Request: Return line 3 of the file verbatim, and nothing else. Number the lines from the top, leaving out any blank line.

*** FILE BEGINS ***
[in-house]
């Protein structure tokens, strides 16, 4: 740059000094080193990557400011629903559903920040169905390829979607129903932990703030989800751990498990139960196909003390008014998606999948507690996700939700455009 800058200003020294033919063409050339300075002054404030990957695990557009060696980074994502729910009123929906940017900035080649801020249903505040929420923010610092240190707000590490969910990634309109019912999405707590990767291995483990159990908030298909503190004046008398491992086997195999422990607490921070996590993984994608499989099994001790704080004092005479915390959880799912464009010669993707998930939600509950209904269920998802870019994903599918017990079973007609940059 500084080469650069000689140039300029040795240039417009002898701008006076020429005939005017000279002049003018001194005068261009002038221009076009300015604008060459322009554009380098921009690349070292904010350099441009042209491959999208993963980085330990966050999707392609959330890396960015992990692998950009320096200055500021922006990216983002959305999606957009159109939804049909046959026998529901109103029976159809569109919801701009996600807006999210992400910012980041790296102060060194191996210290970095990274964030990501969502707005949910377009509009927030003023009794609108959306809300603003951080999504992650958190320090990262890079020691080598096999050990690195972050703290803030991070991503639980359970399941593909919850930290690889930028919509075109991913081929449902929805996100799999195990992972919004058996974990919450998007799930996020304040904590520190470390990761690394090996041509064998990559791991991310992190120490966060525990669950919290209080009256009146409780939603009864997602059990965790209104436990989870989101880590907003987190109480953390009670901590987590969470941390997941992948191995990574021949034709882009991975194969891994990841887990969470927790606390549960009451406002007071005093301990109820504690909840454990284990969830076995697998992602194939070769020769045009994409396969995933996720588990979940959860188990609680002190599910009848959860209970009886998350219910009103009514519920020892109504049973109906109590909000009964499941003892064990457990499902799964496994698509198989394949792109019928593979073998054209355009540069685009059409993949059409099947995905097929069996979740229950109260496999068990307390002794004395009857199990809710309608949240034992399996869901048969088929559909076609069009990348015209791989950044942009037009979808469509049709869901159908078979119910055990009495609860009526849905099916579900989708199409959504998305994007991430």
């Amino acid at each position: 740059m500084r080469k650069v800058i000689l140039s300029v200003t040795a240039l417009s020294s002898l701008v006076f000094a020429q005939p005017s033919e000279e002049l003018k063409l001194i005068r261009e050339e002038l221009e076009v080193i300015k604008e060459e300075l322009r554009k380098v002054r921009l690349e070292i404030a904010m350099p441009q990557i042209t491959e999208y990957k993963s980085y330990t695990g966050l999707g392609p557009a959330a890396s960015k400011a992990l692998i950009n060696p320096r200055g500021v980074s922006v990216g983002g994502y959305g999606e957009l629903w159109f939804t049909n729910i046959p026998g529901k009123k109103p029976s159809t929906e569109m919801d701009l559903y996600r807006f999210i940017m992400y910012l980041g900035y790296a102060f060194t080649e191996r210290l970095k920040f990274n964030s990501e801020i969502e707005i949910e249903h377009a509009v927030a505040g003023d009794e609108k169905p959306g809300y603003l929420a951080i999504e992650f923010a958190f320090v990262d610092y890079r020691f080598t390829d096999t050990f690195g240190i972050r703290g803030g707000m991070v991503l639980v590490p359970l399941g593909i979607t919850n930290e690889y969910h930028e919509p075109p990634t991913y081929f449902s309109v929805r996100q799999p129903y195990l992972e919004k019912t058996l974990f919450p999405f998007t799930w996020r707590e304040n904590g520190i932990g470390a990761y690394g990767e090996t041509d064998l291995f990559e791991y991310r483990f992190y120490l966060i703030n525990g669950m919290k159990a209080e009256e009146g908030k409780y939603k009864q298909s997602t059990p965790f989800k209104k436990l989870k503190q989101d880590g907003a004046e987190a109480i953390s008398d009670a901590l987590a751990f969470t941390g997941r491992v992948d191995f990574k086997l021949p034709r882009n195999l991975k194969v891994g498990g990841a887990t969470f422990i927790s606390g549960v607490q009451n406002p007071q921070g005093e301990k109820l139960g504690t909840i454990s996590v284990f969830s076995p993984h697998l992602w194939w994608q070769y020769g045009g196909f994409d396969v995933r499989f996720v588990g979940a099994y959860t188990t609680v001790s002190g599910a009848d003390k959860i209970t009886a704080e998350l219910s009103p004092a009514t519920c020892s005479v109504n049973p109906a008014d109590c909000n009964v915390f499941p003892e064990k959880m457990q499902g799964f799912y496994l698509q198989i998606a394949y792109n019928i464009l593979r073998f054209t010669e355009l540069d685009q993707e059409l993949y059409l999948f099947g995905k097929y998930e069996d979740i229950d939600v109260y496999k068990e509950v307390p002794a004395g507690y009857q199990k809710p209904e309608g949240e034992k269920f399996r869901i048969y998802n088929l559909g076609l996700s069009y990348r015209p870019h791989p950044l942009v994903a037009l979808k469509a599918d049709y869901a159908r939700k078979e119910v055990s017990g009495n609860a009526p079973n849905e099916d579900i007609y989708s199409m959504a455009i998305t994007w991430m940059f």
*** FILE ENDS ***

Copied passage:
């Amino acid at each position: 740059m500084r080469k650069v800058i000689l140039s300029v200003t040795a240039l417009s020294s002898l701008v006076f000094a020429q005939p005017s033919e000279e002049l003018k063409l001194i005068r261009e050339e002038l221009e076009v080193i300015k604008e060459e300075l322009r554009k380098v002054r921009l690349e070292i404030a904010m350099p441009q990557i042209t491959e999208y990957k993963s980085y330990t695990g966050l999707g392609p557009a959330a890396s960015k400011a992990l692998i950009n060696p320096r200055g500021v980074s922006v990216g983002g994502y959305g999606e957009l629903w159109f939804t049909n729910i046959p026998g529901k009123k109103p029976s159809t929906e569109m919801d701009l559903y996600r807006f999210i940017m992400y910012l980041g900035y790296a102060f060194t080649e191996r210290l970095k920040f990274n964030s990501e801020i969502e707005i949910e249903h377009a509009v927030a505040g003023d009794e609108k169905p959306g809300y603003l929420a951080i999504e992650f923010a958190f320090v990262d610092y890079r020691f080598t390829d096999t050990f690195g240190i972050r703290g803030g707000m991070v991503l639980v590490p359970l399941g593909i979607t919850n930290e690889y969910h930028e919509p075109p990634t991913y081929f449902s309109v929805r996100q799999p129903y195990l992972e919004k019912t058996l974990f919450p999405f998007t799930w996020r707590e304040n904590g520190i932990g470390a990761y690394g990767e090996t041509d064998l291995f990559e791991y991310r483990f992190y120490l966060i703030n525990g669950m919290k159990a209080e009256e009146g908030k409780y939603k009864q298909s997602t059990p965790f989800k209104k436990l989870k503190q989101d880590g907003a004046e987190a109480i953390s008398d009670a901590l987590a751990f969470t941390g997941r491992v992948d191995f990574k086997l021949p034709r882009n195999l991975k194969v891994g498990g990841a887990t969470f422990i927790s606390g549960v607490q009451n406002p007071q921070g005093e301990k109820l139960g504690t909840i454990s996590v284990f969830s076995p993984h697998l992602w194939w994608q070769y020769g045009g196909f994409d396969v995933r499989f996720v588990g979940a099994y959860t188990t609680v001790s002190g599910a009848d003390k959860i209970t009886a704080e998350l219910s009103p004092a009514t519920c020892s005479v109504n049973p109906a008014d109590c909000n009964v915390f499941p003892e064990k959880m457990q499902g799964f799912y496994l698509q198989i998606a394949y792109n019928i464009l593979r073998f054209t010669e355009l540069d685009q993707e059409l993949y059409l999948f099947g995905k097929y998930e069996d979740i229950d939600v109260y496999k068990e509950v307390p002794a004395g507690y009857q199990k809710p209904e309608g949240e034992k269920f399996r869901i048969y998802n088929l559909g076609l996700s069009y990348r015209p870019h791989p950044l942009v994903a037009l979808k469509a599918d049709y869901a159908r939700k078979e119910v055990s017990g009495n609860a009526p079973n849905e099916d579900i007609y989708s199409m959504a455009i998305t994007w991430m940059f």